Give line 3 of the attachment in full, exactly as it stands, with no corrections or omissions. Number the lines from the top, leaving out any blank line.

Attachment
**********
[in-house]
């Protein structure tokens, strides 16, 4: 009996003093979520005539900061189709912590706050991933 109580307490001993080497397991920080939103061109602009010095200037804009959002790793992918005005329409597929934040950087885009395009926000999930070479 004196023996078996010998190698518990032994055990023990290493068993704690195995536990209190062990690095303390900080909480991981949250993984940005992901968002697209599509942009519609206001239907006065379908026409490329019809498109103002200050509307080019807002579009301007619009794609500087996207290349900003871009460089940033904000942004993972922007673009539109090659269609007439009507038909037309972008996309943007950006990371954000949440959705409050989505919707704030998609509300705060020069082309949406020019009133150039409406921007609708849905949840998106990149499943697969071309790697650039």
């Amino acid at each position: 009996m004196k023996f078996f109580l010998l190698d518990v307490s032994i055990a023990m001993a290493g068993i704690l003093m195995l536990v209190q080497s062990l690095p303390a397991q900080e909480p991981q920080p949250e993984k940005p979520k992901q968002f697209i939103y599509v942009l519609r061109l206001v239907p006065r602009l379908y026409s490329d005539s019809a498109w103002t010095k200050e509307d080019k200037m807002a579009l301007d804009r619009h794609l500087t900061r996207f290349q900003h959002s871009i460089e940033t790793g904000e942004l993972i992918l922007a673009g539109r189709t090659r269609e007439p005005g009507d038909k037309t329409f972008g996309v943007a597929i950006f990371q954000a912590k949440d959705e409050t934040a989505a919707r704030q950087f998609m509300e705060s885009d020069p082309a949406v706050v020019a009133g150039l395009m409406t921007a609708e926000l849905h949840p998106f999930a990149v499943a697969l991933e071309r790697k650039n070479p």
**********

């Amino acid at each position: 009996m004196k023996f078996f109580l010998l190698d518990v307490s032994i055990a023990m001993a290493g068993i704690l003093m195995l536990v209190q080497s062990l690095p303390a397991q900080e909480p991981q920080p949250e993984k940005p979520k992901q968002f697209i939103y599509v942009l519609r061109l206001v239907p006065r602009l379908y026409s490329d005539s019809a498109w103002t010095k200050e509307d080019k200037m807002a579009l301007d804009r619009h794609l500087t900061r996207f290349q900003h959002s871009i460089e940033t790793g904000e942004l993972i992918l922007a673009g539109r189709t090659r269609e007439p005005g009507d038909k037309t329409f972008g996309v943007a597929i950006f990371q954000a912590k949440d959705e409050t934040a989505a919707r704030q950087f998609m509300e705060s885009d020069p082309a949406v706050v020019a009133g150039l395009m409406t921007a609708e926000l849905h949840p998106f999930a990149v499943a697969l991933e071309r790697k650039n070479p």